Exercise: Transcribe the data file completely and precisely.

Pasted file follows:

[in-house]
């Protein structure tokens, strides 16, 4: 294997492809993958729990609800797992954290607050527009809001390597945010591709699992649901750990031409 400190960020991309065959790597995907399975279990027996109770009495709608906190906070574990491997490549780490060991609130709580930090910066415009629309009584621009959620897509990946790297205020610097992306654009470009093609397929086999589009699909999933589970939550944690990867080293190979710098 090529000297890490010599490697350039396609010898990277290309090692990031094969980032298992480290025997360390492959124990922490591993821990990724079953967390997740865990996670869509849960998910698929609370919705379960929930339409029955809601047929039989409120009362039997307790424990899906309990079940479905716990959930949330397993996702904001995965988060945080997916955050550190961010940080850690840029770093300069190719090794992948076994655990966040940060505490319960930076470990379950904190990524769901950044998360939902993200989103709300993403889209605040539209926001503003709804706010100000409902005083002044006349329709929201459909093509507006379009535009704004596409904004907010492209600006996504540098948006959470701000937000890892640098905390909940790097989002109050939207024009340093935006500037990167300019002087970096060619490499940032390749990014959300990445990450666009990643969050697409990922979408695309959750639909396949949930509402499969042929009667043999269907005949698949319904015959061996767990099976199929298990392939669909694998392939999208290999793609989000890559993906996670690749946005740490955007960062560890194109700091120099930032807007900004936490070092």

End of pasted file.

[in-house]
């Protein structure tokens, strides 16, 4: 294997492809993958729990609800797992954290607050527009809001390597945010591709699992649901750990031409 400190960020991309065959790597995907399975279990027996109770009495709608906190906070574990491997490549780490060991609130709580930090910066415009629309009584621009959620897509990946790297205020610097992306654009470009093609397929086999589009699909999933589970939550944690990867080293190979710098 090529000297890490010599490697350039396609010898990277290309090692990031094969980032298992480290025997360390492959124990922490591993821990990724079953967390997740865990996670869509849960998910698929609370919705379960929930339409029955809601047929039989409120009362039997307790424990899906309990079940479905716990959930949330397993996702904001995965988060945080997916955050550190961010940080850690840029770093300069190719090794992948076994655990966040940060505490319960930076470990379950904190990524769901950044998360939902993200989103709300993403889209605040539209926001503003709804706010100000409902005083002044006349329709929201459909093509507006379009535009704004596409904004907010492209600006996504540098948006959470701000937000890892640098905390909940790097989002109050939207024009340093935006500037990167300019002087970096060619490499940032390749990014959300990445990450666009990643969050697409990922979408695309959750639909396949949930509402499969042929009667043999269907005949698949319904015959061996767990099976199929298990392939669909694998392939999208290999793609989000890559993906996670690749946005740490955007960062560890194109700091120099930032807007900004936490070092």